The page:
Or by “clients”, do you mean, not just people who hire you for specific repairs, installs, etc. but actual “clients” of your server, who store their data on your server (you’re the cloud here)?
“”>>>I have my own batch script, evolved over time, to remove the rot”
“Oh, no, I use CCleaner. Wonderful utility…”
Agee. I have it, too. But my script captures a lot of stuff that CC doesn’t. Like, say,
“When I REALLY want to recover space on an XP machine, after running CCleaner, I go into the Documents and Settings and other Temp file locations and manually remove stuff.”
Exactly what my script does, and kind of surprised you haven’t automated that, too. Batch files are so easy… I wonder if any Clive post has reached 100 lines, in which case, maybe I could post the DOS code, if you and several other readers are interested. Else, I could e-mail it to you at the address on your website. No offense taken if not interested.
“It’s the same reason why flash and adobe reader are commonly exploited, particularly because the browser automatically loads these plugins when the content they handle is presented in a webpage. (noscript and other flash blockers help with this).”
Exactly. NoScript’s policy is default-deny. Everything is blocked unless you have previously whitelisted the source and chosen to “allow all” at trusted sources (I don’t), or choose to temporarily allow it for this one occasion, or decide to add a particular script to your whitelist.
This includes all plugins, WebGL, @font-face, and the following tags: audio, video, IFRAME, FRAME, and many other types of protection — all by default. Only user permission can allow them.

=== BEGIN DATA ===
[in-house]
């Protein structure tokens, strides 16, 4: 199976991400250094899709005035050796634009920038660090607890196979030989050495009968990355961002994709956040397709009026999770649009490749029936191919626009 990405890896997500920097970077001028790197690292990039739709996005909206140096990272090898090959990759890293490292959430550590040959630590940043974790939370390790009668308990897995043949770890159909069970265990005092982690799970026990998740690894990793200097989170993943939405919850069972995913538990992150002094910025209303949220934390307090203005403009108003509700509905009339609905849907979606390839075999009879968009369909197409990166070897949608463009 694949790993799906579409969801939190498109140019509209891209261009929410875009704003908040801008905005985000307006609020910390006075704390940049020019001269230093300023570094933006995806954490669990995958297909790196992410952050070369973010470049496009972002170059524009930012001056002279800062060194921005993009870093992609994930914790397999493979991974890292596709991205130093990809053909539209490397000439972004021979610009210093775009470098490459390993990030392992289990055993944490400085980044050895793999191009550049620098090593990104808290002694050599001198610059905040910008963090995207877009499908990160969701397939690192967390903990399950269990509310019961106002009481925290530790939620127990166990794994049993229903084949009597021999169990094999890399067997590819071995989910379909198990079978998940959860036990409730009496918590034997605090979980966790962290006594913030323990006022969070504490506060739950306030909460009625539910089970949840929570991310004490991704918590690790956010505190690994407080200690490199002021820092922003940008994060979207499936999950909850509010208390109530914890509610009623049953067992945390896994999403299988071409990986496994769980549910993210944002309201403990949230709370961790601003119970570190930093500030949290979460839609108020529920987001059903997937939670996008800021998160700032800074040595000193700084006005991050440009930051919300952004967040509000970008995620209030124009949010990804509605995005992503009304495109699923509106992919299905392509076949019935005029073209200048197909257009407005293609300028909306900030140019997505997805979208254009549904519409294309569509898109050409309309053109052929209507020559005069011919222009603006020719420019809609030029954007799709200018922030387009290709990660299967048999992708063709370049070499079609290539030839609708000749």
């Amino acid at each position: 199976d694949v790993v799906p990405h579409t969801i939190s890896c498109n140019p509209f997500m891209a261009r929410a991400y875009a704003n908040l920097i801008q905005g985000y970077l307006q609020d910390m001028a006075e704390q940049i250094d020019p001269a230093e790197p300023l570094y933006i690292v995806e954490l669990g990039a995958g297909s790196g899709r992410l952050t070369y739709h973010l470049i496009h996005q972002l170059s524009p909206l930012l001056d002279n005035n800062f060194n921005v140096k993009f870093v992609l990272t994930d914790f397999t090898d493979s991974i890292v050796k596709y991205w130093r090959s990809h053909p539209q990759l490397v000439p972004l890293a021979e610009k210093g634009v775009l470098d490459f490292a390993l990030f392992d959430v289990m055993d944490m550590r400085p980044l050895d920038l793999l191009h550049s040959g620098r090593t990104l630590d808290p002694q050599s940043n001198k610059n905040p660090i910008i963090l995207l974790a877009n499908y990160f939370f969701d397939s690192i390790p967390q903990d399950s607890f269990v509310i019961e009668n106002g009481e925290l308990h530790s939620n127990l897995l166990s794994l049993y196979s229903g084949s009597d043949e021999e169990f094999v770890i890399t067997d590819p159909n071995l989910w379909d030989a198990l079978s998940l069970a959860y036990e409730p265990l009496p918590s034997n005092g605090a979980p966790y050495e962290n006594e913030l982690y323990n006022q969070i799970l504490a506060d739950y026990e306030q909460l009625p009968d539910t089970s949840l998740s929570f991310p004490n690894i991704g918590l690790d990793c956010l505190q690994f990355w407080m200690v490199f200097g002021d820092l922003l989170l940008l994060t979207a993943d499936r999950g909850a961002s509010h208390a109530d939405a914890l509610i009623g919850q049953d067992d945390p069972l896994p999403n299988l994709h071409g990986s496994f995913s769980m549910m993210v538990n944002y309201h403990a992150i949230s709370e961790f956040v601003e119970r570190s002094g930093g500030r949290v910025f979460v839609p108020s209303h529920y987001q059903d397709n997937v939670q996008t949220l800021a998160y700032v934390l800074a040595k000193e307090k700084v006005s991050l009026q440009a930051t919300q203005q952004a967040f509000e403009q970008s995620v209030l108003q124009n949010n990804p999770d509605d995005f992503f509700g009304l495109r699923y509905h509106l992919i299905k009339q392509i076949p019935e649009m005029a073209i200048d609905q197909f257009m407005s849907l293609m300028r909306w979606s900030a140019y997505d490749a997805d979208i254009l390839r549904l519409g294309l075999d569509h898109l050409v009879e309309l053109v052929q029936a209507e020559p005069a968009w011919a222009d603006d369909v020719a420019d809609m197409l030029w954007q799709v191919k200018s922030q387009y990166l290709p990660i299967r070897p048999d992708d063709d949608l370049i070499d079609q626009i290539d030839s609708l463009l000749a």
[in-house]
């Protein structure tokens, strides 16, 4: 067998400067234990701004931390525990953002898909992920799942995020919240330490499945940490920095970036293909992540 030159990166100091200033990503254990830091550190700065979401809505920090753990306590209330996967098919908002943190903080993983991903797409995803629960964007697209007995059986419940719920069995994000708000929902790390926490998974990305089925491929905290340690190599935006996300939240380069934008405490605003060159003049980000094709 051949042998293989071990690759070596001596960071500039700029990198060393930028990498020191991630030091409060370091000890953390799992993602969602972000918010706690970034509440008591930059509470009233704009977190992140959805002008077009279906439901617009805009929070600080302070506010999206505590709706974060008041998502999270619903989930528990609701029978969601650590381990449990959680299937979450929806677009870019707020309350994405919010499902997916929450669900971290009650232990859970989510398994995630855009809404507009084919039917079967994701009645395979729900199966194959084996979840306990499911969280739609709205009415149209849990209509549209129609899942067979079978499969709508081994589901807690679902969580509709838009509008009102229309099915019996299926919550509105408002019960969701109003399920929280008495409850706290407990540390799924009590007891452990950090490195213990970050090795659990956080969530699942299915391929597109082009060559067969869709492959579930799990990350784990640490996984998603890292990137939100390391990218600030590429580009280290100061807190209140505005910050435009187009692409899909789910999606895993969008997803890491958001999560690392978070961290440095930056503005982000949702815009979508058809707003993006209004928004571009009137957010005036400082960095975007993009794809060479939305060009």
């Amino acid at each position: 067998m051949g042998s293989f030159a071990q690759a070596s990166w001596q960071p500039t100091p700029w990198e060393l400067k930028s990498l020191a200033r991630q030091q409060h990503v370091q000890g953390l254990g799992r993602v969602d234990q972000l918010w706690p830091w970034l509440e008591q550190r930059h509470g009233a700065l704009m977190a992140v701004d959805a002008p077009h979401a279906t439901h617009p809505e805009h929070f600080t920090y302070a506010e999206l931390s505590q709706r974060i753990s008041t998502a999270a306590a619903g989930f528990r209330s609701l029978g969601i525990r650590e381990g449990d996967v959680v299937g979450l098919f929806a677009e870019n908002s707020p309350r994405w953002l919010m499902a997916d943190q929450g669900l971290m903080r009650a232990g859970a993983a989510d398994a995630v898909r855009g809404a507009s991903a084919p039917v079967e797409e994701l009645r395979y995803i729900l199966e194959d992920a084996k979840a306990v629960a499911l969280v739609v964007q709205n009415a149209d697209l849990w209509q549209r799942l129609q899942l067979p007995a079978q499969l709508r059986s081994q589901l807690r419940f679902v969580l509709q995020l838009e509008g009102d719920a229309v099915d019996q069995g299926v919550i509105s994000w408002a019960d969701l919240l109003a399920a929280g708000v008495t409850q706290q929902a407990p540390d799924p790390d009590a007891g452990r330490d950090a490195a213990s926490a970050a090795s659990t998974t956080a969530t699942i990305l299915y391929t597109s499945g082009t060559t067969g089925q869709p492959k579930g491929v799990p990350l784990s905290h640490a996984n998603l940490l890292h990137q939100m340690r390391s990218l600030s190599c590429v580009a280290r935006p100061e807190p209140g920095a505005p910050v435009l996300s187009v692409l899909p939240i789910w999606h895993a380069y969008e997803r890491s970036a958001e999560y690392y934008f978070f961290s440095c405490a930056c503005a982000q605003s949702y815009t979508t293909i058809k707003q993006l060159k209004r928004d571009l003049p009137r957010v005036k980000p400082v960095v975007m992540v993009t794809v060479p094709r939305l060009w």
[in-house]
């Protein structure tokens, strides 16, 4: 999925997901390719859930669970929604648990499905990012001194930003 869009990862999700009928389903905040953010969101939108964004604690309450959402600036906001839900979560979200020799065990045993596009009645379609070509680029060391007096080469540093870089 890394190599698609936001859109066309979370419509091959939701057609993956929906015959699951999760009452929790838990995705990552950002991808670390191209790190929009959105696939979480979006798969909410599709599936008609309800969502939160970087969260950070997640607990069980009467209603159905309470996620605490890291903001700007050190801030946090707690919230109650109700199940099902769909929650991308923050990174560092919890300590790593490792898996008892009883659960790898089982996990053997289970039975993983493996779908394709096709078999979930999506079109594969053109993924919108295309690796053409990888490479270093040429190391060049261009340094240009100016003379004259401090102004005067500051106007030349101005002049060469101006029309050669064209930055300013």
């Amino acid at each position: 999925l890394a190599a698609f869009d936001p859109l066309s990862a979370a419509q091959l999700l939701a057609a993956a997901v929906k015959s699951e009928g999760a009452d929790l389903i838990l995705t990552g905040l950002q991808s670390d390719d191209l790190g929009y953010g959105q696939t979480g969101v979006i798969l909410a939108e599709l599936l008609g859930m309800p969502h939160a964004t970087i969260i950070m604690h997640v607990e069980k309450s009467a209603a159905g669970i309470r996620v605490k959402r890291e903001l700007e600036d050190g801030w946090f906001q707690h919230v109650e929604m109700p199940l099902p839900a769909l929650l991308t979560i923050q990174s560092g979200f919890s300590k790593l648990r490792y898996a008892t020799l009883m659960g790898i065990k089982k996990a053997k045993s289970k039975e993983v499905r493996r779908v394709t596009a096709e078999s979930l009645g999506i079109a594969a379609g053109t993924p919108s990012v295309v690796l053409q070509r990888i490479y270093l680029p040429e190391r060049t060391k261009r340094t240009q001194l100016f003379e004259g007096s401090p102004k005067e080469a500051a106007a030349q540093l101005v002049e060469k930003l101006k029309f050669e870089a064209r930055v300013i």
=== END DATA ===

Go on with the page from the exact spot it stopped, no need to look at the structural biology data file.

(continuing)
So at YouTube, I am not vulnerable to the millions of videos there. Only to the one that I select, and then give NoScript permission to let run. In a sandboxed browser. So NoScript is one extension that doesn’t increase the number of attack vectors; it reduces them drastically.
RonK • August 26, 2011 3:08 AM
@ Roger Wolff
Yes, the code snippet and the commentary on it on page 4 brought me to a dead stop, also. And that was without even noticing that the code enables access and then checks for conditions why it should be disabled. The mere fact that the behavior of the AccessCheck(…) function wasn’t defined to catch/check all of its possible internal error conditions struck me as a blatantly sub-standard architectural decision.
Ian Boyd • August 26, 2011 9:07 AM
@Richard Steven Hack i absolutely agree that adding more code to the browser is an attack vector. Flash, Java, Silverlight, OpenOffice file viewer, PDF viewer, Google Talk, mp3 audio: it’s all code that can be attacked.
People were calling for binary extensions of IE (ActiveX) to be removed. By extension this means they also want binary extensions of Firefox and Chrome (NPAPI) removed.
The point i was making is that you can remove ActiveX, but you need to come up with an alternative.
You may wish that browsers no longer supported any kind of plugin architecture, but that really hurts usability. So before we remove the ability to extend functionality of the browser with binary code plugins: you have to propose an alternative.
The only alternatives i heard were, “I can understand some want the convenience, but it is at a terrible cost to security. …activex harms everyone’s security for the perceived benefit of a small minority. I can’t justify that tradeoff.”
i, on the other hand, would be fine with everyone being allowed to keep their shoes on – i accept the risk that there may be on bomb in one. “I can justify that tradeoff.”
Subscribe to comments on this entry
Sidebar photo of Bruce Schneier by Joe MacInnis.
Leave a comment